Committee Reports

Allen v. Cooper (U.S Supreme Court): Amicus Brief


The Council on Intellectual Property filed an amicus brief in Allen v. Cooper, a case in which the Supreme Court is addressing the question of  “[w]hether Congress validly abrogated state sovereign immunity via the Copyright Remedy Clarification Act (“CRCA”) … in providing remedies for authors of original expression whose federal copyrights are infringed by States.” We argue that the states waived immunity from copyright lawsuits by agreeing to the Plan of the Convention when they signed the Constitution, and that the court should also consider the character of pre-Constitution sovereign immunity and the sort of immunity states would have expected to retain when signing the Constitution. The brief also argues that the States retained no “law of nations sovereign immunity” from the enforcement of copyright and patent rights, and that the lower court improperly applied Central Virginia Community College v. Katz and Florida Prepaid Postsecondary Education Expense Board v. College Savings Bank in evaluating the CRCA’s constitutionality.



Whether Congress’ abrogation of state sovereign immunity under the Copyright Remedy Clarification Act, Pub. L. No. 101-553, 104 Stat. 2749 (1990), was necessary when the States surrendered any sovereign immunity to enforcement of exclusive rights secured by the Constitution’s Copyright and Patent Clause and the States have no traditional immunity to suits enforcing an individual’s intellectual property rights.


The Association of the Bar of the City of New York (“Association”), through its Council on Intellectual Property, submits this amicus curiae brief in response to the Supreme Court’s June 3, 2019 Order, granting the petition for certiorari of Frederick L. Allen et al. (“Petitioner”) and setting forth the question presented that is in turn set forth above. The Association files this brief in accordance with this Court’s Rule 37 in support of neither party; the parties to the appeal have consented to the filing of this amicus brief.1

The Association is a private, non-profit organization of more than 24,000 members who are professionally involved in a broad range of law-related activities. Founded in 1870, the Association is one of the oldest bar associations in the United States. The Association seeks to promote reform in the law and to improve the administration of justice at the local, State, federal, and international levels through its more than 150 standing and special committees. The Council on Intellectual Property (the “Council”) is a long-established standing committee of the Association, and is constituted principally of the Chairs of the following Committees: Art Law; Communications & Media Law; Copyright & Literary Property; Entertainment Law; Fashion Law; Information Technology & Cyber Law; Patents; Sports Law; Trade Secrets; and Trademark & Unfair Competition. The Council’s membership reflects a wide range of corporate, private practice and academic experience in intellectual property law, and is dedicated to promoting the Association’s objective of improving the administration of intellectual property laws.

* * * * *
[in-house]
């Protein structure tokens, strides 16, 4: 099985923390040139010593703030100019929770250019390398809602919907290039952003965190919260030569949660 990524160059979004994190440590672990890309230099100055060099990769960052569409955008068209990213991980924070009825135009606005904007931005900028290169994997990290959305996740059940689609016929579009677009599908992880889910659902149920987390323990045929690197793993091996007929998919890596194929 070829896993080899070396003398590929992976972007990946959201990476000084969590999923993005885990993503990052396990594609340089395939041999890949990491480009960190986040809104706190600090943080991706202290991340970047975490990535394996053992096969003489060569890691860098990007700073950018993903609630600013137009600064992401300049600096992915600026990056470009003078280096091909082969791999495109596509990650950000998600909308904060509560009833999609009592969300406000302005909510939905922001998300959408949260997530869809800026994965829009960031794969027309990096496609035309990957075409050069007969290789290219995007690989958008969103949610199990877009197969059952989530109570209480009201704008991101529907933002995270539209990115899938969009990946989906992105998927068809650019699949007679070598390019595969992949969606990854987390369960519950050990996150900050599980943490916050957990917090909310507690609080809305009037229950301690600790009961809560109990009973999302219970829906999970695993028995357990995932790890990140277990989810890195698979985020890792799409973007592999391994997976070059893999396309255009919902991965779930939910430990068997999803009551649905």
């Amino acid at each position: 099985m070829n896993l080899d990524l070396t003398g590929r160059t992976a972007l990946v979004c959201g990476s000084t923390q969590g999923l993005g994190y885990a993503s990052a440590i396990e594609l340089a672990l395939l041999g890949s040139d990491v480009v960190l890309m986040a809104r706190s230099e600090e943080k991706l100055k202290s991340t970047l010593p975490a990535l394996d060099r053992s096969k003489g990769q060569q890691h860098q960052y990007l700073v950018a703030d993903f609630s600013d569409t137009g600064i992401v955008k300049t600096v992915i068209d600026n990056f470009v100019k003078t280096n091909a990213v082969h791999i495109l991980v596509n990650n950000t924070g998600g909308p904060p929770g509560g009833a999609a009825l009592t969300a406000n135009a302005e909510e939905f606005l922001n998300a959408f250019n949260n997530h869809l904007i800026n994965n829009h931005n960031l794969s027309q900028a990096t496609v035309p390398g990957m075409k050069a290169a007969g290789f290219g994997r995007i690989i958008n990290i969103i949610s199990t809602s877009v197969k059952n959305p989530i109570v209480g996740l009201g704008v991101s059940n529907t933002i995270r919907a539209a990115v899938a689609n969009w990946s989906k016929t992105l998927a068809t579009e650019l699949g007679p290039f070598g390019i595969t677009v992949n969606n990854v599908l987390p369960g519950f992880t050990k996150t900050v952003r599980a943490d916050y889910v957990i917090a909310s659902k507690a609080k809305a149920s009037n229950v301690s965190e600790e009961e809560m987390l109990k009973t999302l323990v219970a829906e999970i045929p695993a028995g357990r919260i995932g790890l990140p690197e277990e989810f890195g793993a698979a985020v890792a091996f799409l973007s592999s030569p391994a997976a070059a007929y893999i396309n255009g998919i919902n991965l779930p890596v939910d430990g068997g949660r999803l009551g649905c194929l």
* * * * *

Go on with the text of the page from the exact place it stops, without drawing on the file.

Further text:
In order to provide for full enforcement of rights granted under U.S. Const. art. I, § 8, cl. 8 (the “Copyright and Patent Clause”) against all potential infringers, States surrendered any sovereign immunity they may have had at the time of the ratification of the U.S. Constitution. See Cent. Va. Cmmty. Coll. v. Katz, 546 U.S. 356 (2006) (“Katz”). Any finding otherwise fails to accord full breadth to the language “by securing” and “the exclusive Right” set forth in that clause. U.S. Const. art. I, § 8, cl. 8. The plain meaning of those phrases at that time (and today) requires that the rights granted are authors’ and inventors’ alone, including the right to exclude all others without exception. This Court has recognized the crucial importance of the right to exclude. See Cont’l Bag Co. v. E. Paper Bag Co., 210 U.S. 405, 424–30 (1908); Kaiser Aetna v. United States, 444 U.S. 164, 179–80 (1979); Wheaton v. Peters, 33 U.S. 591, 660–64 (1834)(“Wheaton”).